Science and Technology Innovation Program
David Rejeski Testifies in front of the Senate Commerce Committee.
On May 1, 2013, the Africa Program and the Project on Leadership and Building State Capacity (Leadership Project) at the Woodrow Wilson International Center for Scholars (Wilson Center) sought to highlight some of the exciting developments by women and youth in Africa utilizing technology and social innovations to tackle every day issues. In collaboration with several other Wilson Center programs and the Kenyan-based African Technology Policy Studies Network, The Africa Program and Leadership Project hosted an international conference titled, “African Women and Youth as Agents of Change through Technology and Innovation.”
View State and local governments often have adopted trailblazing initiatives to address environmental, health and safety concerns in advance or in lieu of federal action. With nanotechnology, an emerging field of science with unknown risks, this practice is continuing, a landmark study has found. “In the absence of action at the federal level, local and state governments may begin to explore their options for oversight of nanotechnology,” says author Suellen Keiner. The report discusses possible options for state and local governments to follow that would allow for oversight of the potential negative impacts of nanotechnology – including local air, waste and water regulations, as well as labeling and worker safety requirements.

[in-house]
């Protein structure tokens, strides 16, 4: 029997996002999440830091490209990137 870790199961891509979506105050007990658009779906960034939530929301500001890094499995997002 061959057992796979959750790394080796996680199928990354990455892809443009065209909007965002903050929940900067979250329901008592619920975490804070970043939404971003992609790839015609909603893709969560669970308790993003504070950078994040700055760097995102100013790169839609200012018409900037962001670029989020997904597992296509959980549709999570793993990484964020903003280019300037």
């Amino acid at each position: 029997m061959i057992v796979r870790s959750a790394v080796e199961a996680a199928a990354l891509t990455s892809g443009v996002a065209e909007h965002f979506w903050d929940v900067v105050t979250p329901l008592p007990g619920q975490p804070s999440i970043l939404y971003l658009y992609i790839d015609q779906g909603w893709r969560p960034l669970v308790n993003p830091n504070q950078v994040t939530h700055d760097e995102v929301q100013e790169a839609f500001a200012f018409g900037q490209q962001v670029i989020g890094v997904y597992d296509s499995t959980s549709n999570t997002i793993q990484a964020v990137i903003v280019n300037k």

John Seely Brown, Chief Scientist, XEROX and co-author (with Paul Duguid) of the book The Social Life of Information.Many believe that computerization is adversely affecting the place of books, libraries, universities and conversation. John Seely Brown thinks that this is a misperception. He argues that the flourishing of the computer age will call for increased reliance on the social formation of knowledge. In this interview, John Seely Brown discusses his recent book (co-authored with Paul Duguid), The Social Life of Information, and talks about the evolution of information technology in our complex and often unpredictable social world.
Imagine combining the principles and techniques of engineering, biology, and nanotechnology to create new products—revolutionary medical treatments, biofuels, and other innovations. The Wilson Center is studying the promises and perils of this emerging field of synthetic biology.
Will information technology provide new solutions to our environmental dilemmas? A new collection of research studies, edited by the Wilson Center's Foresight and Governance Project Director David Rejeski, examines the environmental impact of the Internet economy.
As today’s policy challenges become more complex, it has become clear that American media — online news, television, radio, newspapers, and magazines— are not up to the task of explaining the problems underlying them or providing citizens with all the information they need to engage in public conversations about them. Democracy cannot function properly without those conversations. But one new medium - videogames — may well fill the gap.